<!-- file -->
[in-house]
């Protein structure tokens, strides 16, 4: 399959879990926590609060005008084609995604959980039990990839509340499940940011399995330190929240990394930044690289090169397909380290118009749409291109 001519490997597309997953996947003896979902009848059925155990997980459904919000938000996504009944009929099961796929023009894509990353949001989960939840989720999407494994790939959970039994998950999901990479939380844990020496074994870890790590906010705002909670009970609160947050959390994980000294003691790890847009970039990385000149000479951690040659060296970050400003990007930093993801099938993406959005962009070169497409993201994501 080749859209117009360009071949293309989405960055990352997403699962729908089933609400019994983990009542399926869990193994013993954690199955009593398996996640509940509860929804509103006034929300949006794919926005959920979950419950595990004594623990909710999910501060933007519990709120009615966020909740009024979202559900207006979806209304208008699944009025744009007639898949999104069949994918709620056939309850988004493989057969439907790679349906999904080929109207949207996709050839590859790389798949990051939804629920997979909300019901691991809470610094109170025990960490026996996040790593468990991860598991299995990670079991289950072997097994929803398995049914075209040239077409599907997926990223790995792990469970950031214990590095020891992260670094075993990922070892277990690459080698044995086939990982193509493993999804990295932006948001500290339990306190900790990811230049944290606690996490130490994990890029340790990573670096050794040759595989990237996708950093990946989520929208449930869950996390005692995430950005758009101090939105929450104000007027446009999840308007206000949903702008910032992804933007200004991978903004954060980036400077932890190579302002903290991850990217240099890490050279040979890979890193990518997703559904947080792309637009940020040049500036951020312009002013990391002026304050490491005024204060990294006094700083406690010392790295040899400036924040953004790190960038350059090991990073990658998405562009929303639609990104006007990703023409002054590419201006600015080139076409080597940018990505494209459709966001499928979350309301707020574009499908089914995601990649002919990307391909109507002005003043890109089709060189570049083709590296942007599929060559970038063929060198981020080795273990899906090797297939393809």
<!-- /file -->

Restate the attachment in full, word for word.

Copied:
[in-house]
């Protein structure tokens, strides 16, 4: 399959879990926590609060005008084609995604959980039990990839509340499940940011399995330190929240990394930044690289090169397909380290118009749409291109 001519490997597309997953996947003896979902009848059925155990997980459904919000938000996504009944009929099961796929023009894509990353949001989960939840989720999407494994790939959970039994998950999901990479939380844990020496074994870890790590906010705002909670009970609160947050959390994980000294003691790890847009970039990385000149000479951690040659060296970050400003990007930093993801099938993406959005962009070169497409993201994501 080749859209117009360009071949293309989405960055990352997403699962729908089933609400019994983990009542399926869990193994013993954690199955009593398996996640509940509860929804509103006034929300949006794919926005959920979950419950595990004594623990909710999910501060933007519990709120009615966020909740009024979202559900207006979806209304208008699944009025744009007639898949999104069949994918709620056939309850988004493989057969439907790679349906999904080929109207949207996709050839590859790389798949990051939804629920997979909300019901691991809470610094109170025990960490026996996040790593468990991860598991299995990670079991289950072997097994929803398995049914075209040239077409599907997926990223790995792990469970950031214990590095020891992260670094075993990922070892277990690459080698044995086939990982193509493993999804990295932006948001500290339990306190900790990811230049944290606690996490130490994990890029340790990573670096050794040759595989990237996708950093990946989520929208449930869950996390005692995430950005758009101090939105929450104000007027446009999840308007206000949903702008910032992804933007200004991978903004954060980036400077932890190579302002903290991850990217240099890490050279040979890979890193990518997703559904947080792309637009940020040049500036951020312009002013990391002026304050490491005024204060990294006094700083406690010392790295040899400036924040953004790190960038350059090991990073990658998405562009929303639609990104006007990703023409002054590419201006600015080139076409080597940018990505494209459709966001499928979350309301707020574009499908089914995601990649002919990307391909109507002005003043890109089709060189570049083709590296942007599929060559970038063929060198981020080795273990899906090797297939393809």